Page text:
An adept singer with a lithe, highly resonant baritone voice and four-octave range, Kurt Elling has garnered abundant critical praise and numerous accolades for his distinctive brand of vocal jazz. Given the depth and broad vision of his recordings and performance style, Elling is in a league of his own. Planning a career in the academic world, he discovered jazz and took to it naturally. Deeply influenced by singer and poet Mark Murphy, Elling began to develop his idiosyncratic scat style in the smaller clubs of Chicago (primarily at the Green Mill, sharing the stage with legends Von Freeman and Ed Peterson) and then throughout the Midwest. An Elling show can contain ranting beat poetry, dramatic and poignant readings of Rilke, and hard-swinging scat.
After sending a demo to Blue Note, Elling signed to the label and issued Close Your Eyes in 1995. He began to get attention from the jazz press, not only for his talent and original style, but also for his choice in sidemen, who included Laurence Hobgood and Paul Wertico for a time. His ultra-hip persona prevailed on 1996's Messenger, which was tougher and leaner than its predecessor, and along with hard touring and a taste for the theatrical and outrageous, Elling won over not only critics but jazz audiences from coast to coast. Elling was married that same year and chose, depending on your point of view, either to revise his hipster image or broaden his traditional base with a collection of standard ballads and love songs entitled This Time It's Love. The album won numerous awards in magazines and was nominated for a Grammy.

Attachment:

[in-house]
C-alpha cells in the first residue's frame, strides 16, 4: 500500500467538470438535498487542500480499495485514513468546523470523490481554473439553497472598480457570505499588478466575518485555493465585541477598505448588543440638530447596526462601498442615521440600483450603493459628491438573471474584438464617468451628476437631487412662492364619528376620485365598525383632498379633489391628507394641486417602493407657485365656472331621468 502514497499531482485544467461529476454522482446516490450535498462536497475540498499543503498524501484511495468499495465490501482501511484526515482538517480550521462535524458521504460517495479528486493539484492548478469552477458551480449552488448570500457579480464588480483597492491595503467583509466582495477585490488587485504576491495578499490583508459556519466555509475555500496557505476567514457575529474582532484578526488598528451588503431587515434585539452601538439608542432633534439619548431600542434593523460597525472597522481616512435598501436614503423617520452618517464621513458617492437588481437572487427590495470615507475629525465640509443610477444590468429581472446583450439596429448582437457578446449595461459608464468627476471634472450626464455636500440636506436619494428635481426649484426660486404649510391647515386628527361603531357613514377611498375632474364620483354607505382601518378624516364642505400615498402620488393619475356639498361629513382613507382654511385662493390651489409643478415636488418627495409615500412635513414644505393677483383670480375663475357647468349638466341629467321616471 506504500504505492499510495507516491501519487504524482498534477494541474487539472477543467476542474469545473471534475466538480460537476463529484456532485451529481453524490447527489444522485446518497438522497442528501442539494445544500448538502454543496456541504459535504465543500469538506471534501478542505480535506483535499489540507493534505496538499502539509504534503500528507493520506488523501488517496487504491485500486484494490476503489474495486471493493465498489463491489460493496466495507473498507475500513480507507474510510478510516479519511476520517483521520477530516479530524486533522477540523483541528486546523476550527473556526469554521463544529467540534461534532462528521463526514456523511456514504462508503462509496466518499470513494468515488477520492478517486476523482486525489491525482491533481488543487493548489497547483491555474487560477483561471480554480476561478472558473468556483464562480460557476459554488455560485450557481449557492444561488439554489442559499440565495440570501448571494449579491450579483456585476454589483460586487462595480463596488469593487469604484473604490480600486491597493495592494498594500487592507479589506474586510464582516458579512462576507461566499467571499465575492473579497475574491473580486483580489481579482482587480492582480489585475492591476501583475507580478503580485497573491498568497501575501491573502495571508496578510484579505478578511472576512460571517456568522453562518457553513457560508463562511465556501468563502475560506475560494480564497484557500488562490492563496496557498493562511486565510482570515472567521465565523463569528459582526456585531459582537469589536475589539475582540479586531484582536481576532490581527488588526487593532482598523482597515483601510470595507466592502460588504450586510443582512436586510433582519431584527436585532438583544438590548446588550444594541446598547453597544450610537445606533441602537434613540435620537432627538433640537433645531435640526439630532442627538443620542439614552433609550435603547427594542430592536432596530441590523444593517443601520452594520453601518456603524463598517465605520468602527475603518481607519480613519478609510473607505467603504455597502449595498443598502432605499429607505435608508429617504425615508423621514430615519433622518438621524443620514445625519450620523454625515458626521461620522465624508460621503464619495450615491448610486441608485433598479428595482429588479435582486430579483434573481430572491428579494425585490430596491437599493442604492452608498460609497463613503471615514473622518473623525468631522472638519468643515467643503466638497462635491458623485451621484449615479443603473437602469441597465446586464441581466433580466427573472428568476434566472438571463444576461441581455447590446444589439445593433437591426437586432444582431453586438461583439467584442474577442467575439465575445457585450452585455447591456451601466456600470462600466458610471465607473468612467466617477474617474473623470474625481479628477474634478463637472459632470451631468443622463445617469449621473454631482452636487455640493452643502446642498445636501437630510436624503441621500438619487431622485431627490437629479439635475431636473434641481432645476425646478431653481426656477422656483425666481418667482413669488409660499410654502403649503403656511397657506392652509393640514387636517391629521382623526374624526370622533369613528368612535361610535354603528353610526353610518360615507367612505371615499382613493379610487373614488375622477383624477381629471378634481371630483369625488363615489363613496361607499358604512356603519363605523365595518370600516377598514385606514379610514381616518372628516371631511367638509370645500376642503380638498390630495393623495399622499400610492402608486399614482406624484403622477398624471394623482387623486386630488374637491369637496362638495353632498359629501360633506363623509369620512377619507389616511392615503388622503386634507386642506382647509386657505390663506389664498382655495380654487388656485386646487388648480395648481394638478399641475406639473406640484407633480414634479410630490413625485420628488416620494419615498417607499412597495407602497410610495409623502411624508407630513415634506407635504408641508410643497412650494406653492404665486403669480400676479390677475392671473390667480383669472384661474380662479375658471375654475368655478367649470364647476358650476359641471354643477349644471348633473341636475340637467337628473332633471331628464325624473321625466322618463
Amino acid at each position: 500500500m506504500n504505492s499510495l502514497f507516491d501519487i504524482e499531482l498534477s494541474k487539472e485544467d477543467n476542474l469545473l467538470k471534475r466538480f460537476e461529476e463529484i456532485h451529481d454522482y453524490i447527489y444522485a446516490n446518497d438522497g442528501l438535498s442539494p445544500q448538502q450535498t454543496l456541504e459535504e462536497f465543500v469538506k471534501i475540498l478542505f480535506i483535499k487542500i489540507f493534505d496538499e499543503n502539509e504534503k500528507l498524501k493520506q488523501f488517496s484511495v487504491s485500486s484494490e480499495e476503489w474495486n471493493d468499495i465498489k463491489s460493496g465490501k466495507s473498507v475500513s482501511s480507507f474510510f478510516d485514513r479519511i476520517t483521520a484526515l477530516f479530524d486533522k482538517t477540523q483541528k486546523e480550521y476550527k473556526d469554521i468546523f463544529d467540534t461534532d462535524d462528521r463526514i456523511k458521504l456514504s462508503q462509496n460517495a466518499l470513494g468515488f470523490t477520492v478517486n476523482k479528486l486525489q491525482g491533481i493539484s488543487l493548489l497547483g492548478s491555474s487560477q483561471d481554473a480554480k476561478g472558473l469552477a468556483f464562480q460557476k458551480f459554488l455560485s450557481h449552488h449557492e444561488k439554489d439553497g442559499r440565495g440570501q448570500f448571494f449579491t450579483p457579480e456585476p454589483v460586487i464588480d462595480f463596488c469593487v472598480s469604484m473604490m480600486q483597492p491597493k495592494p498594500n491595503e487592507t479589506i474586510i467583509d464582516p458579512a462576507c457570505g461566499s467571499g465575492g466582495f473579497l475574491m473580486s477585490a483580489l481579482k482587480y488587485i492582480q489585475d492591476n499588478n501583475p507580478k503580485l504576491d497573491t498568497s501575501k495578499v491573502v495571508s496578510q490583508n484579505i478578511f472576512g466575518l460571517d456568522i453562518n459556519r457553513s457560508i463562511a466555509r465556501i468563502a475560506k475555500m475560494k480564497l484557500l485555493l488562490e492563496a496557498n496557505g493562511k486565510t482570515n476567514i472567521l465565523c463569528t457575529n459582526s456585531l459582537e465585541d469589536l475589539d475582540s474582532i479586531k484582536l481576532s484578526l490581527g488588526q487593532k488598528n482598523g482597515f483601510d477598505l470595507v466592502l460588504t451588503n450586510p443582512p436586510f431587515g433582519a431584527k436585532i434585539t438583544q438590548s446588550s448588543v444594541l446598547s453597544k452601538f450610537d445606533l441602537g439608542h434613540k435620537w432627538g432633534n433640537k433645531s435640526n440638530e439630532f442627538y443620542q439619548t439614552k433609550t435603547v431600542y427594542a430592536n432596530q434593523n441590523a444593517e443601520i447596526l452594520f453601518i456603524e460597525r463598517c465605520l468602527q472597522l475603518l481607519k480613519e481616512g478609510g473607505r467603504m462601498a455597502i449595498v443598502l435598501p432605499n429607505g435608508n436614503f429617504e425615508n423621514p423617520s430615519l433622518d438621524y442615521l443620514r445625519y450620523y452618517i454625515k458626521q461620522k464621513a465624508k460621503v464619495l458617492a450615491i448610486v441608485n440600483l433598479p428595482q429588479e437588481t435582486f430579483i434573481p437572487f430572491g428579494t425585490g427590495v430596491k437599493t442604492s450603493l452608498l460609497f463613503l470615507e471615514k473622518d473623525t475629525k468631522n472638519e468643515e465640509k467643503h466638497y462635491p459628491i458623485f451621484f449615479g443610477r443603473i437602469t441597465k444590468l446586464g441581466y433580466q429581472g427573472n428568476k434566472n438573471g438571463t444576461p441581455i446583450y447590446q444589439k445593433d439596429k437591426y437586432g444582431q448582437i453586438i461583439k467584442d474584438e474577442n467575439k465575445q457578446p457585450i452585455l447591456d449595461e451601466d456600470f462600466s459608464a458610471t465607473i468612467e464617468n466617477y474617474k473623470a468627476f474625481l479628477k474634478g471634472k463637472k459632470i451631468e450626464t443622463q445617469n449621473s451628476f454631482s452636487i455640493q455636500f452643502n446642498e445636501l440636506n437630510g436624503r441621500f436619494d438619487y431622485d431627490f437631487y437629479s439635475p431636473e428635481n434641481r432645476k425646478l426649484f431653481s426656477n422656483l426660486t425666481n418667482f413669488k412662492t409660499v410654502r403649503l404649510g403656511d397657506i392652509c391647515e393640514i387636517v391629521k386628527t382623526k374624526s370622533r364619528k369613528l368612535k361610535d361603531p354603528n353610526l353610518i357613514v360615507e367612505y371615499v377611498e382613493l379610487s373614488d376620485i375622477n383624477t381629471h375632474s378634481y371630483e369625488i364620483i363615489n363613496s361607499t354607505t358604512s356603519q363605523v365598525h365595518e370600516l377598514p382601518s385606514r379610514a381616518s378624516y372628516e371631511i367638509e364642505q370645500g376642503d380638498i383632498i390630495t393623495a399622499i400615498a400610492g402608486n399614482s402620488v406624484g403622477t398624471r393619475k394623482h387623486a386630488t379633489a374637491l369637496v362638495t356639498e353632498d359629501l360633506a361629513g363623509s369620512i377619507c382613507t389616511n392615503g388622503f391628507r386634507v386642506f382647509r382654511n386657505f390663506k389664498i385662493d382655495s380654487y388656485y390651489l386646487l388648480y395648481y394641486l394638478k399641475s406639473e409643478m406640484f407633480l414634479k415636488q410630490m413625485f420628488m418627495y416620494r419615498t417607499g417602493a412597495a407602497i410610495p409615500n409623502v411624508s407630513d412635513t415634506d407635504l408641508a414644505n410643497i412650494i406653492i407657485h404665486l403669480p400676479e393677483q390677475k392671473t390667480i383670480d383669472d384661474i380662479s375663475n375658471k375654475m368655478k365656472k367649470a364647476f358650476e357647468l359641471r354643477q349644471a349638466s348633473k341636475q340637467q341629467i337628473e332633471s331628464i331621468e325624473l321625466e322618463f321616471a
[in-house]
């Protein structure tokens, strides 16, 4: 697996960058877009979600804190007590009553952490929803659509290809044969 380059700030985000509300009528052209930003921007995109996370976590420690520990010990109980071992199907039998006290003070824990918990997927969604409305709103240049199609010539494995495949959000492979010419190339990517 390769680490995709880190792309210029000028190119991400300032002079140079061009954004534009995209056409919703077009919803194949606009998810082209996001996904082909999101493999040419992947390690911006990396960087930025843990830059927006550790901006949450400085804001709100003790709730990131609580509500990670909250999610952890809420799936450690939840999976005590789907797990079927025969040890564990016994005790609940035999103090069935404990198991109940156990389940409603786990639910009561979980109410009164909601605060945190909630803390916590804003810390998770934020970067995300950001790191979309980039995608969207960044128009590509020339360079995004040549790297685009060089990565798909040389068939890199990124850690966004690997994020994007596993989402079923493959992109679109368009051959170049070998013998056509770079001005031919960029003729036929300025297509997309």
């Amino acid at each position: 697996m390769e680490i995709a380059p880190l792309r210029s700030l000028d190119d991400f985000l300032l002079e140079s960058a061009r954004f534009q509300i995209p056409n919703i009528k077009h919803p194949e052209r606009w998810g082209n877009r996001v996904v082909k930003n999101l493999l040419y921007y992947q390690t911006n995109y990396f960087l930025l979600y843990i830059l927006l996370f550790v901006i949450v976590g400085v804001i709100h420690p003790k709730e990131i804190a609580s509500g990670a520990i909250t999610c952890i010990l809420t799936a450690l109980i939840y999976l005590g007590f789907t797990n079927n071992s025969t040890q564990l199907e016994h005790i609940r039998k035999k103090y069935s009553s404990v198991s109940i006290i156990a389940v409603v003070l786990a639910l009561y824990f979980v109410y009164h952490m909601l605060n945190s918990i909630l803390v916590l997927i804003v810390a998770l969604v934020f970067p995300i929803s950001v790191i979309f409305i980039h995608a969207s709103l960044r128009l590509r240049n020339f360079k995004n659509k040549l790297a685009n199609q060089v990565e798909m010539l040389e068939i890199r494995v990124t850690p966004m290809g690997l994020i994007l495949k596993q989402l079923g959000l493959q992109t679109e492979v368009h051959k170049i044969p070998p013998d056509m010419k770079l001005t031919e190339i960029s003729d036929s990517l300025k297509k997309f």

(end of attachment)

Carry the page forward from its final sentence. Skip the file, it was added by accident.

He also re-emerged with his own album, The Gate, in 2011. The set was produced by Grammy winner Don Was. Easily his most provocative offering, it featured a few modern jazz standards juxtaposed against a slew of pop, rock, and soul tunes that were radically rearranged and performed by an all-star band that included Hobgood, John Pattitucci, and Bob Mintzer, to mention a few. The following year, Elling issued 1619 Broadway: The Brill Building Project, which paid homage to the classic American pop music that emanated from the iconic Brill Building during the '50s and '60s.